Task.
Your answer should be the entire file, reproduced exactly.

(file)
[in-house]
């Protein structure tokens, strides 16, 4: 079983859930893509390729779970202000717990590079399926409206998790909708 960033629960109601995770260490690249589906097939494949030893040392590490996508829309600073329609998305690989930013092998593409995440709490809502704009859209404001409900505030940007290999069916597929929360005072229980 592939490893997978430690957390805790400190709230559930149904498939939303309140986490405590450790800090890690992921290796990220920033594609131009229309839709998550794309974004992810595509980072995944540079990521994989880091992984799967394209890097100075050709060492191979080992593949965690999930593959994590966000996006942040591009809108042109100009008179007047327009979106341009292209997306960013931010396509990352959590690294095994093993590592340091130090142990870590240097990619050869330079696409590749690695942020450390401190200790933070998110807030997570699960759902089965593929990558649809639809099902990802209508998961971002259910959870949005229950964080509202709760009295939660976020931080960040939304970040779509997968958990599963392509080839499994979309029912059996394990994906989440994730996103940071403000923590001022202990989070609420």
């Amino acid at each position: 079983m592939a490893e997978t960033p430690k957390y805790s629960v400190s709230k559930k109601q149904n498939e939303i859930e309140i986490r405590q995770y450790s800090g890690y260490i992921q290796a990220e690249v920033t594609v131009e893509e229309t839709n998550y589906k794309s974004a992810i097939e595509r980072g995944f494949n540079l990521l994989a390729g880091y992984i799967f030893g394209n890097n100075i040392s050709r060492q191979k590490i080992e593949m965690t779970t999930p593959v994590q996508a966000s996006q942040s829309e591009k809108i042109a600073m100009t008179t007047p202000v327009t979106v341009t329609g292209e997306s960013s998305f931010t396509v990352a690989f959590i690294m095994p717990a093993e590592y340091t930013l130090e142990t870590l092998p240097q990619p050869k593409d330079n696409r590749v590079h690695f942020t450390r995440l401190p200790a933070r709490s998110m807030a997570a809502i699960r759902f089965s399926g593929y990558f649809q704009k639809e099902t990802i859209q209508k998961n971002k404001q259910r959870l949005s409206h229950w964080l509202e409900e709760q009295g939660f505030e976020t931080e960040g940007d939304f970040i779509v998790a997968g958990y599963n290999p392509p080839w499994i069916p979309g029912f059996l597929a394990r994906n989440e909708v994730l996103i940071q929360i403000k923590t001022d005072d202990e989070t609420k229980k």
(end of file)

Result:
[in-house]
């Protein structure tokens, strides 16, 4: 079983859930893509390729779970202000717990590079399926409206998790909708 960033629960109601995770260490690249589906097939494949030893040392590490996508829309600073329609998305690989930013092998593409995440709490809502704009859209404001409900505030940007290999069916597929929360005072229980 592939490893997978430690957390805790400190709230559930149904498939939303309140986490405590450790800090890690992921290796990220920033594609131009229309839709998550794309974004992810595509980072995944540079990521994989880091992984799967394209890097100075050709060492191979080992593949965690999930593959994590966000996006942040591009809108042109100009008179007047327009979106341009292209997306960013931010396509990352959590690294095994093993590592340091130090142990870590240097990619050869330079696409590749690695942020450390401190200790933070998110807030997570699960759902089965593929990558649809639809099902990802209508998961971002259910959870949005229950964080509202709760009295939660976020931080960040939304970040779509997968958990599963392509080839499994979309029912059996394990994906989440994730996103940071403000923590001022202990989070609420």
């Amino acid at each position: 079983m592939a490893e997978t960033p430690k957390y805790s629960v400190s709230k559930k109601q149904n498939e939303i859930e309140i986490r405590q995770y450790s800090g890690y260490i992921q290796a990220e690249v920033t594609v131009e893509e229309t839709n998550y589906k794309s974004a992810i097939e595509r980072g995944f494949n540079l990521l994989a390729g880091y992984i799967f030893g394209n890097n100075i040392s050709r060492q191979k590490i080992e593949m965690t779970t999930p593959v994590q996508a966000s996006q942040s829309e591009k809108i042109a600073m100009t008179t007047p202000v327009t979106v341009t329609g292209e997306s960013s998305f931010t396509v990352a690989f959590i690294m095994p717990a093993e590592y340091t930013l130090e142990t870590l092998p240097q990619p050869k593409d330079n696409r590749v590079h690695f942020t450390r995440l401190p200790a933070r709490s998110m807030a997570a809502i699960r759902f089965s399926g593929y990558f649809q704009k639809e099902t990802i859209q209508k998961n971002k404001q259910r959870l949005s409206h229950w964080l509202e409900e709760q009295g939660f505030e976020t931080e960040g940007d939304f970040i779509v998790a997968g958990y599963n290999p392509p080839w499994i069916p979309g029912f059996l597929a394990r994906n989440e909708v994730l996103i940071q929360i403000k923590t001022d005072d202990e989070t609420k229980k």